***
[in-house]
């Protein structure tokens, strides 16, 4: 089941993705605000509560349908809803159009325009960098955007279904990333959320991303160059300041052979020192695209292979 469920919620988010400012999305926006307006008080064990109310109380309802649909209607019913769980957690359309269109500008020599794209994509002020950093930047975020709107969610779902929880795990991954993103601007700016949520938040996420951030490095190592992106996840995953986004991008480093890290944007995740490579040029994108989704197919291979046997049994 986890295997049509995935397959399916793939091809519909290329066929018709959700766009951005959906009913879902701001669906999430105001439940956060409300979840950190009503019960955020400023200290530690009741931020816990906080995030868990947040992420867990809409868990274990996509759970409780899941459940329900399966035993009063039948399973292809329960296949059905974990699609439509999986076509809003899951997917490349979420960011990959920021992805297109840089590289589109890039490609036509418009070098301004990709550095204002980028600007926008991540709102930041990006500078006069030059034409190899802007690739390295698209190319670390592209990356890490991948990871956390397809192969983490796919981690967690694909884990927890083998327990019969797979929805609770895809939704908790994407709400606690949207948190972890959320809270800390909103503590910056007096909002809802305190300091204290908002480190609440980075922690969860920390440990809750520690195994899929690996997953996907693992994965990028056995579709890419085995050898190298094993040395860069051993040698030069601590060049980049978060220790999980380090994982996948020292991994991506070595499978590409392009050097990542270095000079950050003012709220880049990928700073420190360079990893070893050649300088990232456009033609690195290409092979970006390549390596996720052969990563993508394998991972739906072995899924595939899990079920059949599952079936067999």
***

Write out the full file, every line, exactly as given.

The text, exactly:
[in-house]
């Protein structure tokens, strides 16, 4: 089941993705605000509560349908809803159009325009960098955007279904990333959320991303160059300041052979020192695209292979 469920919620988010400012999305926006307006008080064990109310109380309802649909209607019913769980957690359309269109500008020599794209994509002020950093930047975020709107969610779902929880795990991954993103601007700016949520938040996420951030490095190592992106996840995953986004991008480093890290944007995740490579040029994108989704197919291979046997049994 986890295997049509995935397959399916793939091809519909290329066929018709959700766009951005959906009913879902701001669906999430105001439940956060409300979840950190009503019960955020400023200290530690009741931020816990906080995030868990947040992420867990809409868990274990996509759970409780899941459940329900399966035993009063039948399973292809329960296949059905974990699609439509999986076509809003899951997917490349979420960011990959920021992805297109840089590289589109890039490609036509418009070098301004990709550095204002980028600007926008991540709102930041990006500078006069030059034409190899802007690739390295698209190319670390592209990356890490991948990871956390397809192969983490796919981690967690694909884990927890083998327990019969797979929805609770895809939704908790994407709400606690949207948190972890959320809270800390909103503590910056007096909002809802305190300091204290908002480190609440980075922690969860920390440990809750520690195994899929690996997953996907693992994965990028056995579709890419085995050898190298094993040395860069051993040698030069601590060049980049978060220790999980380090994982996948020292991994991506070595499978590409392009050097990542270095000079950050003012709220880049990928700073420190360079990893070893050649300088990232456009033609690195290409092979970006390549390596996720052969990563993508394998991972739906072995899924595939899990079920059949599952079936067999």